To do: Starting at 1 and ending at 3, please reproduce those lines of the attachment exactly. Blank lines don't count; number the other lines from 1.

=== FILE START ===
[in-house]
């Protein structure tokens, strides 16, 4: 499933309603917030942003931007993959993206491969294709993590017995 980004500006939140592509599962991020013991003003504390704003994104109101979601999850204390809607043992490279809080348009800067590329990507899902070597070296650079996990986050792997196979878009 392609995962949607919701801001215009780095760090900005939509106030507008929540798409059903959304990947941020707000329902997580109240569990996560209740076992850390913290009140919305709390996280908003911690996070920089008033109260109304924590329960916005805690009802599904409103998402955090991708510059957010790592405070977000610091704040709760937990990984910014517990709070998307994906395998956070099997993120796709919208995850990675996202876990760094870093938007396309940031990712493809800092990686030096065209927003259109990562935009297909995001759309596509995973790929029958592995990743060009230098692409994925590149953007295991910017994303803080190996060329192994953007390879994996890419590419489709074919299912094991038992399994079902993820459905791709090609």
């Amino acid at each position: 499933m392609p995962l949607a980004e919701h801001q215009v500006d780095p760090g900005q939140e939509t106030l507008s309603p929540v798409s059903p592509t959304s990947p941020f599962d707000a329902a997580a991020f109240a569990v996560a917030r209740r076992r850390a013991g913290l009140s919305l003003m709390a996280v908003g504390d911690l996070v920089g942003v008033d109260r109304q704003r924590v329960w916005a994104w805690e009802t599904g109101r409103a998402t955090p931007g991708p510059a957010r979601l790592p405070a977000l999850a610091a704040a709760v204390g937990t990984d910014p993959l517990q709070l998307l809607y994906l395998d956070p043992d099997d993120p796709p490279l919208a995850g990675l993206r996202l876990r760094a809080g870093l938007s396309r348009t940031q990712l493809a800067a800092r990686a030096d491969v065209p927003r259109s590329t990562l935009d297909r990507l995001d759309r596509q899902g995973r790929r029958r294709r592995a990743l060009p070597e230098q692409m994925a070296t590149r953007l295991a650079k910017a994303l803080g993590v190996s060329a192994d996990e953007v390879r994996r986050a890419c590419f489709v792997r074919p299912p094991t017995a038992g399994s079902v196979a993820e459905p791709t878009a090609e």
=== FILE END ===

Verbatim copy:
[in-house]
């Protein structure tokens, strides 16, 4: 499933309603917030942003931007993959993206491969294709993590017995 980004500006939140592509599962991020013991003003504390704003994104109101979601999850204390809607043992490279809080348009800067590329990507899902070597070296650079996990986050792997196979878009 392609995962949607919701801001215009780095760090900005939509106030507008929540798409059903959304990947941020707000329902997580109240569990996560209740076992850390913290009140919305709390996280908003911690996070920089008033109260109304924590329960916005805690009802599904409103998402955090991708510059957010790592405070977000610091704040709760937990990984910014517990709070998307994906395998956070099997993120796709919208995850990675996202876990760094870093938007396309940031990712493809800092990686030096065209927003259109990562935009297909995001759309596509995973790929029958592995990743060009230098692409994925590149953007295991910017994303803080190996060329192994953007390879994996890419590419489709074919299912094991038992399994079902993820459905791709090609």
């Amino acid at each position: 499933m392609p995962l949607a980004e919701h801001q215009v500006d780095p760090g900005q939140e939509t106030l507008s309603p929540v798409s059903p592509t959304s990947p941020f599962d707000a329902a997580a991020f109240a569990v996560a917030r209740r076992r850390a013991g913290l009140s919305l003003m709390a996280v908003g504390d911690l996070v920089g942003v008033d109260r109304q704003r924590v329960w916005a994104w805690e009802t599904g109101r409103a998402t955090p931007g991708p510059a957010r979601l790592p405070a977000l999850a610091a704040a709760v204390g937990t990984d910014p993959l517990q709070l998307l809607y994906l395998d956070p043992d099997d993120p796709p490279l919208a995850g990675l993206r996202l876990r760094a809080g870093l938007s396309r348009t940031q990712l493809a800067a800092r990686a030096d491969v065209p927003r259109s590329t990562l935009d297909r990507l995001d759309r596509q899902g995973r790929r029958r294709r592995a990743l060009p070597e230098q692409m994925a070296t590149r953007l295991a650079k910017a994303l803080g993590v190996s060329a192994d996990e953007v390879r994996r986050a890419c590419f489709v792997r074919p299912p094991t017995a038992g399994s079902v196979a993820e459905p791709t878009a090609e």